Preceded The Landmark Movement
In Early America
Pastor Daniel Merrill on Baptist Perpetuity, 1805
Daniel Merrill [Born in Rowley, Essex County, Massachusetts, 18 March, 1765: died in Sedgwick, Hancock County, Maine. 3 June, 1833] was a minister among the Congregationalists, but in 1805 he became convinced of the truth of Scriptural baptism and became a Baptist. He was ordained to the Baptist ministry at Sedgwick, Maine on May 15, 1805. Shortly after his ordination he preached a series of seven sermons on The Mode and Subjects of Baptism which was published that year. He later added a eighth sermon to this series entitled, A Miniature History of the Baptists. The tenth edition was published in 1812. The following quote by Pastor Daniel Merrill in 1805 show further proof that Baptists throughout America in the nineteenth century believed in Baptist perpetuity based upon Matthew 16:18.
"The origin of the Baptists can be found no where, unless it be conceded, that it was a Jordan or Enon. ... The Hussites, in the fifteenth century, the Wickliffites, in the fourteeth and the Petrobrussians, in the twelfth, and the Waldenses, were all Baptists. ... The consequences of this whole is this: The Baptists have no origin short of the apostles. They arose in the days of John the Baptist, and increased largely in the days of our blessed Saviour, when he showed himself unto Israel, and the days of his apostles, and have existed, under the severest persecutions, with intervals of prosperity, every since. ... In this short history of the Baptists, we see the continued accomplishment of one of Christ's promissory predictions, which is, Matt. 16:18, 'The gates of hell shall not prevail against the church.'" -- Pastor Daniel Merrill, Mode and Subjects of Baptism, published 1805.
The Convert's Guide to First Principles, 1838
The quote below is from "The Convert's Guide to First Principles" by Pastor Israel Robords, published in 1838 to instruct a large number of new converts in the church from a recent revival. Robords was pastor of the First Baptist Church of New Haven, Connecticut. Notice that in 1838 we have a pastor in New England referring to Baptist "succession" and "true church." This is just further proof that J. R. Graves and the Landmark movement did not teach anything new in Baptist history.
"It is not expected that we should give a church history in this limited essay. All that will be done is to glance at the existence of the church in each successive century; and we shall only be able to notice where the true church flourished in one or two places at the same time. ...
"Owing to the different languages of those nations where the followers of Christ have lived and to the asperities of their opposers, the church has been known by the name of Baptists, Anabaptists, Wickliffites, Lollards, Hugonots, Mennonites, Hussites, Petrobrusians, Albigenses, Waldenses, Paulicans, etc.; and to oppose image worship, infant baptism, transubstantiation, and the unwarrantable power of the Pope, have ever been characteristics of this people. ...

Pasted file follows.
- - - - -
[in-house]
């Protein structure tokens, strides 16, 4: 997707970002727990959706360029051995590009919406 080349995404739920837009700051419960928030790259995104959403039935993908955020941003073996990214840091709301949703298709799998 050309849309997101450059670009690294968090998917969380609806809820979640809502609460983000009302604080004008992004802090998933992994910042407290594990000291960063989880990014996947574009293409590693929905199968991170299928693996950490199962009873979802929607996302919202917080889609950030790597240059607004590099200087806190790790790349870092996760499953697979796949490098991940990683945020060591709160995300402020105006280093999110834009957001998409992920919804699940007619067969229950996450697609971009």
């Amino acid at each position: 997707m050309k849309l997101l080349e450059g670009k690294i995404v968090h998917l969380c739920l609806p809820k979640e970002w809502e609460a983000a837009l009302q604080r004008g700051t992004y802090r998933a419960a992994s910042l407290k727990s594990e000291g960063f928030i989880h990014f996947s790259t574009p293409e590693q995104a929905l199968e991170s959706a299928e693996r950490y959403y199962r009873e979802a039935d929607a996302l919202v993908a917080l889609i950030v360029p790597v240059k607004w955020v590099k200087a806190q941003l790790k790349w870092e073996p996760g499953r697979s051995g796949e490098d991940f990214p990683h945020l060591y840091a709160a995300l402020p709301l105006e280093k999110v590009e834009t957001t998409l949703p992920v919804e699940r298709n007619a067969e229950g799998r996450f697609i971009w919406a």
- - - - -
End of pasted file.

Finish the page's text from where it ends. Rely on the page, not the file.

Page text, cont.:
"We should keep in mind that nearly every question has two sides; and while the controversy between us and the pedobaptists respects church origin, we are happy to have their full concession that they are recent dissenters from the Roman Catholics; and that the Baptist church is not only the true church of God, but that for her 'it is easy to trace a succession of witnesses for Jesus Christ against His rival at Rome.'" -- Pastor Israel Robords, The Convert's Guide to First Principles, published in 1838, pp. 78, 79, 97, and 98. Note: The last sentence of the quote includes a phrase from Brown's Bible Dictionary, p. 152.
J. M. Pendleton Believed in Perpetuity, 1856
James Madison Pendleton (1811-1891) believed like all Baptists of his day. That is that the Paulicans, Waldenses, and Albigenses represented the true church during the dark ages and that through them Baptists can be traced backward to the days of the New Testament. The below quote is from Pendleton's book Three Reasons Why I Am A Baptist. Together with J. R. Graves and A. C. Dayton in the mid-1800's, J. M. Pendleton made up the Landmark Baptist Triumvirate.
However, it has been claimed by some "Baptist scholars" that J. M. Pendleton was not really a Landmark Baptist. These scholars claim that Pendleton did not believe in Baptist perpetuity or succession. In taking this position, their only argument is an argument from silence. But is this true? Did J. M. Pendleton believe in Baptist perpetuity? Consider Pendleton's own words:
"And here is may be said that advocates of infant baptism have often evinced a persecuting spirit. It will never be known till the revelations of the last day, what multitude have been put to death for denying the rights of unconscious infants to the ordinance of baptism. O Babylon! drunken with the blood of the saints and the martyrs of Jesus, a fearful doom awaits thee. During the dark ages the spirit that prompted Augustine and his coadjutors to anathematize the opposers of infant baptism prevailed and became intensely rancorous. Could the martyred Paulicans, Waldenses, and Albigenses rise from the dead, they would tell a tale that would send a thrill of horror to the heart of humanity. But I must not enlarge." -- Pastor James Madison Pendleton, Three Reasons Why I Am A Baptist, published in 1856, pp. 71-72.